In fact, buying in bulk is another factor to consider when you consider a food’s value. If you have enough freezer/refrigerator and storage space to stow extra food, opt to buy foods sold in bulk to have a cheaper cost per serving. (Nuts and seeds are great to buy in bulk because they are commonly found sold in bulk bins, and they have a longer shelf life than other foods and can be stored in your freezer for up to two years.)

Another component when evaluating prices is the consider where you live. Fruits and vegetable prices can fluctuate significantly during non-peak season times, so if you live in a colder area, you might be paying way more than you normally would get avocados and strawberries in January.  When you can, buy foods that are in season to save money.

Also, consider how much use you will get out of a serving. For instance, olive oil (and other types of cooking oils) can be expensive, especially when bought at specialty stores. However, a little goes a long way! Just a tablespoon can be enough to coat your entire family’s Wednesday night brussel sprout side dish. Foods that “go further” are a better purchase than ones that don’t.


Finding foods that fit practically into your daily routine and lifestyle are huge. Our list of best anti-inflammatory foods consists of foods that are a practical solution for a weeknight meal or midday snack when you are juggling meetings, paperwork, class assignments, your kids’ soccer practices, and carpool duties, all on top of a rigorous marathon-training schedule.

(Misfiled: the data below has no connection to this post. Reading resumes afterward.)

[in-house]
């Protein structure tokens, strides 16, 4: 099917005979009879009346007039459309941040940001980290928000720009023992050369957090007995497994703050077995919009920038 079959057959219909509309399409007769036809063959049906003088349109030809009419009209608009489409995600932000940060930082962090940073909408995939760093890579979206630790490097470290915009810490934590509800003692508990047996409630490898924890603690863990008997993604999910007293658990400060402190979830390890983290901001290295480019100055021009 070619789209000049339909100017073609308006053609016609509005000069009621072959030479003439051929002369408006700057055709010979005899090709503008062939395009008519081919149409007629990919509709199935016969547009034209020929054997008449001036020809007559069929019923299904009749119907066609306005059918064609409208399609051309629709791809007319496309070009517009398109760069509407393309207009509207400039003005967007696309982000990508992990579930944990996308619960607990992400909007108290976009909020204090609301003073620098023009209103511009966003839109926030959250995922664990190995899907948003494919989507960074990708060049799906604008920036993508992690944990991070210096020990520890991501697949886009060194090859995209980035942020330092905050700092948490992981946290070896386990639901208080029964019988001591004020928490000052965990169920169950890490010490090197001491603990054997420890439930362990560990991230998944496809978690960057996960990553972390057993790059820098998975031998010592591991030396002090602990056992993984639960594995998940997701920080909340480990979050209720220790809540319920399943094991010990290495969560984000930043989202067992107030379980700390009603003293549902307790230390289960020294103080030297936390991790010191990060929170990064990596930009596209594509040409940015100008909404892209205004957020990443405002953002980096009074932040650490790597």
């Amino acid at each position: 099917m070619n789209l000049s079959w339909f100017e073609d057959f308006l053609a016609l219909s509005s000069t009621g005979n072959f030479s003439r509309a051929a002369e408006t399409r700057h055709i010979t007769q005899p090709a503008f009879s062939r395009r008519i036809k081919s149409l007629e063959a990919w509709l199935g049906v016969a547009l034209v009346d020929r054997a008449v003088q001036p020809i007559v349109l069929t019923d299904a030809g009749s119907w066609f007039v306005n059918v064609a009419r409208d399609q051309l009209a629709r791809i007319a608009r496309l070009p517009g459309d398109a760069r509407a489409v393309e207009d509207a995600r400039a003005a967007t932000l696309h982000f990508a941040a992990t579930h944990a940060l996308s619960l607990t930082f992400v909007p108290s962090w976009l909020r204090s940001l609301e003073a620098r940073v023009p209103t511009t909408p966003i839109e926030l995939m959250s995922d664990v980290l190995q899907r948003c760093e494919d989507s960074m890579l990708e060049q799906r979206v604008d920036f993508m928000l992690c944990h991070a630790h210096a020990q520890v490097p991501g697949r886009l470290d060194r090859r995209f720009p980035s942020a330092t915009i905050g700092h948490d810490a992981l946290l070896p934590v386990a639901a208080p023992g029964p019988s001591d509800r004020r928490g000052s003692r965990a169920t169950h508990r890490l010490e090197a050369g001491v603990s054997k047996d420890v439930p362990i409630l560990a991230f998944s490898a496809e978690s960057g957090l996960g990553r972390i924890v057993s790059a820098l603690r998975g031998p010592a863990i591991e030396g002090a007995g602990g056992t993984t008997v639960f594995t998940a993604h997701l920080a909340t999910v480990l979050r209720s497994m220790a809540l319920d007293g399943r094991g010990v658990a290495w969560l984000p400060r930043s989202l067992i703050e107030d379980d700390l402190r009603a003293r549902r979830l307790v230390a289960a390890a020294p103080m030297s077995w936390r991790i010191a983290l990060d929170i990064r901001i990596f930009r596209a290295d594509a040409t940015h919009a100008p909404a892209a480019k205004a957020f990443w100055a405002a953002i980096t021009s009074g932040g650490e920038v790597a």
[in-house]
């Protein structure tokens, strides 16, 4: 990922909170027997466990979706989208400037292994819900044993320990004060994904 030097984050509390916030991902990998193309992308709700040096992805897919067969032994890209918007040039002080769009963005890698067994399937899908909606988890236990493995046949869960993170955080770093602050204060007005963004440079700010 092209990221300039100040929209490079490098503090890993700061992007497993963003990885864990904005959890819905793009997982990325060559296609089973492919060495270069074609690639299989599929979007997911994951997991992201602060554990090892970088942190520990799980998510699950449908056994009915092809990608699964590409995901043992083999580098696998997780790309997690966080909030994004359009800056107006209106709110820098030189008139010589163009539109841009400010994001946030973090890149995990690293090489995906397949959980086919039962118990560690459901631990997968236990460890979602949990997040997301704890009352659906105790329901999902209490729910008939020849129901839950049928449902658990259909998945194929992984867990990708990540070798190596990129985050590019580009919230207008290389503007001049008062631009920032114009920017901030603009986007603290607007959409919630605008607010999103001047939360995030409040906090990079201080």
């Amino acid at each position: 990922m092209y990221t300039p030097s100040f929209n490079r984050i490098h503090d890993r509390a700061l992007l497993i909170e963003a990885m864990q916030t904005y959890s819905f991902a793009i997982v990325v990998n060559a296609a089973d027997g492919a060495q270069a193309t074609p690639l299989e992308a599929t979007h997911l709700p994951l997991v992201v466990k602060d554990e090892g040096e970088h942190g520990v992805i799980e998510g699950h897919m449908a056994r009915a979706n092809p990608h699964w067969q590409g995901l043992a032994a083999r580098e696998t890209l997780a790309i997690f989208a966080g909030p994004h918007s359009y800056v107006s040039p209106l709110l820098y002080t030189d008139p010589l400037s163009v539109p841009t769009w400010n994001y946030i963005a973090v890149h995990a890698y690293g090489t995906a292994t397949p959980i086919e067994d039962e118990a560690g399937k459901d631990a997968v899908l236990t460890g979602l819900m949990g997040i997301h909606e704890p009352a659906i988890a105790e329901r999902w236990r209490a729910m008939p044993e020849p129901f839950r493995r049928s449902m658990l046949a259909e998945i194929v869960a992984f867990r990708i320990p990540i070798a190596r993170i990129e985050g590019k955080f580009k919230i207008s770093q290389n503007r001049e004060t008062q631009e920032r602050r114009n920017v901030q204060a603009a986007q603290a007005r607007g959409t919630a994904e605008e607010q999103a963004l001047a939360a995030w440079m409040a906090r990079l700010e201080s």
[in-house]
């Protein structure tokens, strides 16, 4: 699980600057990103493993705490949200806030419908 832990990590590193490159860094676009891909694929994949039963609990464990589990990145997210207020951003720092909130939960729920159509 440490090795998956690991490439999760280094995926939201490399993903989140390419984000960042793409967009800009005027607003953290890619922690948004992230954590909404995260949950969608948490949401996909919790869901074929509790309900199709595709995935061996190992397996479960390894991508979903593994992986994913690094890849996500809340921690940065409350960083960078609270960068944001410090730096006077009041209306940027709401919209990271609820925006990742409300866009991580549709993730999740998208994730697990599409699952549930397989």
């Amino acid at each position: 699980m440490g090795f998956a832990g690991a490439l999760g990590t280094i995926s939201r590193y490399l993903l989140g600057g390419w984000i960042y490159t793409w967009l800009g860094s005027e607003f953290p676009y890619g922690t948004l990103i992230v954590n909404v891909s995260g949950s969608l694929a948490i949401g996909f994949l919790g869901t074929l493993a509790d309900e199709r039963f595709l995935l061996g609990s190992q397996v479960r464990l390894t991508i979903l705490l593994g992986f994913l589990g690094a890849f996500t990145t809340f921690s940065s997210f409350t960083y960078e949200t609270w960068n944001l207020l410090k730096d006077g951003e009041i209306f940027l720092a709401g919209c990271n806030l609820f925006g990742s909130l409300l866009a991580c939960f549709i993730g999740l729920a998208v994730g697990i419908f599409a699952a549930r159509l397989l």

We have found foods that are easy to prepare, easy to cook (even for those of us who definitely aren’t the next Wolfgang Puck), and easy to transport from your home to the gym to the office. Most of these foods can be assembled and prepped during your weekly meal prep for added convenience and to speed up your morning routine.

For example, throw a serving of nuts and fruits into individual baggies for a quick and immediate snack during the week, cut and roast a pan of broccoli and sweet potatoes and store in the fridge for an already-made side dish, and even brew a big pitcher of tea to keep in the fridge for a delicious, antioxidant-rich anti-inflammatory drink.

Versatility is another factor to consider when thinking about foods that are a practical option for you and your family. This means versatility in the ways and methods you prepare it, the variety of different recipes it can be used in, and if it can be served at multiple meals throughout the week. For example, salmon cooks super quickly, and you can have a hearty dinner on the table in under twenty minutes.

But if you want to slow things down and enjoy a more gourmet-style Saturday night date at home, it’s also the perfect protein to top off a decadent plate of creamy pasta (and pairs great with a dry Pinot Noir!)